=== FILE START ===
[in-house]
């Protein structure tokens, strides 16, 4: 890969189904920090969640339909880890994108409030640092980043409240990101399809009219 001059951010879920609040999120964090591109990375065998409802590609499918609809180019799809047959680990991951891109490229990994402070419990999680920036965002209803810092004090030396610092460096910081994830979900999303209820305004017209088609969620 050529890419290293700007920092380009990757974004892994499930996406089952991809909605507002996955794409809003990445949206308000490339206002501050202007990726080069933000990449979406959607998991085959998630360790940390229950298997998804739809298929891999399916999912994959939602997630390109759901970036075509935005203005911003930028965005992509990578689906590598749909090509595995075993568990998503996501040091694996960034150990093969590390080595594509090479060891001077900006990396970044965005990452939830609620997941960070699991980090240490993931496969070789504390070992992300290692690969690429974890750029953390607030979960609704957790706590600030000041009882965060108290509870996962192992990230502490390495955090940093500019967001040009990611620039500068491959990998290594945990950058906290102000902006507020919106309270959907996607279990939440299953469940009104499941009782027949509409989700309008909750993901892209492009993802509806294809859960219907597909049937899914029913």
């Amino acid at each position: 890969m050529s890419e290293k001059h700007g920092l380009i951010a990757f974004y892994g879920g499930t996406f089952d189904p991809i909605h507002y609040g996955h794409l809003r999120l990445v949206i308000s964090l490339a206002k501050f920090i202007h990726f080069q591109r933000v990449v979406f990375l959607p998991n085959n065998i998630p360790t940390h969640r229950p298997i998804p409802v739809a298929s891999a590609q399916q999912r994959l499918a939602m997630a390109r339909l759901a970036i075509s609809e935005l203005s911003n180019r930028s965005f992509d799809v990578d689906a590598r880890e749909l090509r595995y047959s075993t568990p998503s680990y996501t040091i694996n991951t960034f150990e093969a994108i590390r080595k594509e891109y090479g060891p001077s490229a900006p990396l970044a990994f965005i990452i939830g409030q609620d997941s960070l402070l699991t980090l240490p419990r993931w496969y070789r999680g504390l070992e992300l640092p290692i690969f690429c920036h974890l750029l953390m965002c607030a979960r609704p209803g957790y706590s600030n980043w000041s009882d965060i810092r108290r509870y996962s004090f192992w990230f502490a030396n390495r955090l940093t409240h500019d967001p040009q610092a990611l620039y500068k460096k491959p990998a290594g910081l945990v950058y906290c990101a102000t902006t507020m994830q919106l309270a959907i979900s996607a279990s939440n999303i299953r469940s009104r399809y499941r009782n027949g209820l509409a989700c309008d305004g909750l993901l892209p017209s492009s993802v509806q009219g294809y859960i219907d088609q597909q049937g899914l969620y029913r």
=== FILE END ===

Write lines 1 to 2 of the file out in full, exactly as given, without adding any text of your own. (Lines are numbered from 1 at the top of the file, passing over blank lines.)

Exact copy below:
[in-house]
């Protein structure tokens, strides 16, 4: 890969189904920090969640339909880890994108409030640092980043409240990101399809009219 001059951010879920609040999120964090591109990375065998409802590609499918609809180019799809047959680990991951891109490229990994402070419990999680920036965002209803810092004090030396610092460096910081994830979900999303209820305004017209088609969620 050529890419290293700007920092380009990757974004892994499930996406089952991809909605507002996955794409809003990445949206308000490339206002501050202007990726080069933000990449979406959607998991085959998630360790940390229950298997998804739809298929891999399916999912994959939602997630390109759901970036075509935005203005911003930028965005992509990578689906590598749909090509595995075993568990998503996501040091694996960034150990093969590390080595594509090479060891001077900006990396970044965005990452939830609620997941960070699991980090240490993931496969070789504390070992992300290692690969690429974890750029953390607030979960609704957790706590600030000041009882965060108290509870996962192992990230502490390495955090940093500019967001040009990611620039500068491959990998290594945990950058906290102000902006507020919106309270959907996607279990939440299953469940009104499941009782027949509409989700309008909750993901892209492009993802509806294809859960219907597909049937899914029913």